Retinal hemangioblastoma (also called angioma) is the most common presentation of von Hippel–Lindau (VHL) disease (Maher et al. 1990). The exact proportion of patients with retinal hemangioblastoma who have this disease is unclear. The most frequent estimate is 40 %, but Neumann and Wiestler (1991) detected evidence of the disease in 86 % of their patients with retinal angiomatosis. All patients with retinal angioma should be investigated for subclinical manifestations of VHL disease. All patients with multiple retinal angiomas satisfy clinical diagnostic criteria for VHL disease, but in atypical cases, an expert ophthalmological review is helpful to confirm that the lesions are hemangioblastomas and not other types of the vascular lesion (e.g., Coat disease). Webster et al. (1998) investigated 17 cases with VHL-like solitary ocular angioma and found no evidence of other complications of this disease in themselves or in family members. They concluded that sporadic ocular angioma can occur in the absence of VHL disease. The Tumours are similar in anatomical location, and cases are similar in the age of presentation and degree of visual morbidity compared to those with the disease. Overall the risk of underlying VHL disease in a patient with a solitary ocular angioma was 30 %; this risk decreased with negative DNA and clinical screening and also with increasing age (Table 1) (Webster et al. 1999).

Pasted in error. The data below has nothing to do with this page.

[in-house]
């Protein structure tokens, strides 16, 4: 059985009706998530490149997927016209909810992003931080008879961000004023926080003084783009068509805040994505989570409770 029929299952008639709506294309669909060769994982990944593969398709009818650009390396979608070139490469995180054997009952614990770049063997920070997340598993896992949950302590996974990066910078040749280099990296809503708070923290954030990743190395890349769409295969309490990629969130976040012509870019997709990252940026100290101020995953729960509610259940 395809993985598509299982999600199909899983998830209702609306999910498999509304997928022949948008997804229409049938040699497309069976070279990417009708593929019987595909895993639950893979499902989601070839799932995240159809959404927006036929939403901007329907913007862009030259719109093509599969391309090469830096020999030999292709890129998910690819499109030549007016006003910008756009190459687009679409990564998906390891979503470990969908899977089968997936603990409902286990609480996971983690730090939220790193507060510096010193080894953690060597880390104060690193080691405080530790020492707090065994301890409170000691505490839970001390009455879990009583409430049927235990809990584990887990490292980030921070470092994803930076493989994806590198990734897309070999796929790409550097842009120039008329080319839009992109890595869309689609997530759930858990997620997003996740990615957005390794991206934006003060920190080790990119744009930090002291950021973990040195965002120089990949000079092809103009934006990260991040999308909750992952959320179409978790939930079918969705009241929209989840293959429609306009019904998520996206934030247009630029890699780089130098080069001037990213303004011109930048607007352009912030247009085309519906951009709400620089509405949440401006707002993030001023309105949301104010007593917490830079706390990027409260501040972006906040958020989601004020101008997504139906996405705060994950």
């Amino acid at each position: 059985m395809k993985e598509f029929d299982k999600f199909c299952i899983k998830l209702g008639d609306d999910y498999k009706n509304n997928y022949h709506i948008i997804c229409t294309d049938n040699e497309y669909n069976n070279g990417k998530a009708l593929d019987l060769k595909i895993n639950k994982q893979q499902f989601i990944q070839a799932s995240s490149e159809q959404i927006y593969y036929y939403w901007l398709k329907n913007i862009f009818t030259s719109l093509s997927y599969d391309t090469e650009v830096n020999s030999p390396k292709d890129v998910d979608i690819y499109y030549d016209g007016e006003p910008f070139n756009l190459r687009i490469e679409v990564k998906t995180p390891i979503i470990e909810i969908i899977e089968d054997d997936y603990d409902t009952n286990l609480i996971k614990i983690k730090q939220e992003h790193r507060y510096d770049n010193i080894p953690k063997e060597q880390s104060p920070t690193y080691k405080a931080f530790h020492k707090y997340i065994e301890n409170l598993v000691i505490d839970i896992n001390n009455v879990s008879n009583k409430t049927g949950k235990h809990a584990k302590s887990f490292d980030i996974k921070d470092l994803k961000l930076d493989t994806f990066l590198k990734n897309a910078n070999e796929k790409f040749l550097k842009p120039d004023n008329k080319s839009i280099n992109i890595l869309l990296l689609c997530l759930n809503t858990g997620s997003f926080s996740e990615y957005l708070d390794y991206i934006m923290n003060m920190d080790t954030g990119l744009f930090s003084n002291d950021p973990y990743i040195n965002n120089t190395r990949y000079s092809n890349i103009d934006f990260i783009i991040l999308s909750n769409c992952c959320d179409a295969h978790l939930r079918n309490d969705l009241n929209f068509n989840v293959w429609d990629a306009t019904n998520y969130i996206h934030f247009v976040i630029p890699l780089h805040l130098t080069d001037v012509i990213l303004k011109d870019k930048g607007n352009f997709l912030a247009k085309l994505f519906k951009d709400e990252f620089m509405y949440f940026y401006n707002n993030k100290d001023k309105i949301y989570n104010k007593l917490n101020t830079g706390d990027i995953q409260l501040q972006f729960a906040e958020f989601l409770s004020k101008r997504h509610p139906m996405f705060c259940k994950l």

Table (1) Estimated the probability of underlying VHL disease in a patient with a solitary ocular angioma after a careful ophthalmic screening
|Probability by age group (years)|
|Other negative information||<20||21–40||41–60||>60|
|Parent history + systemic screening||0.17||0.05||0.02||0.01|
|DNA + parent history||0.06||0.04||0.03||0.03|
|DNA + systemic screening||0.10||0.04||0.02||0.01|
|DNA + systemic screening + parent history||0.06||0.01||0.00||0.00|
Source: From Webster et al. (2000) – J Med Genet. 37:62–3
Histologically VHL-associated retinal hemangioblastomas resemble cerebellar hemangioblastomas with stromal cells surrounding capillary endothelial cells and glial cell admixed. Molecular studies demonstrate that loss of the wild-type VHL allele occurs in the stromal cells, and this leads to activation of HIF transcription factors and expression of vascular endothelial growth factor and other angiogenic factors (Chan et al. 2007).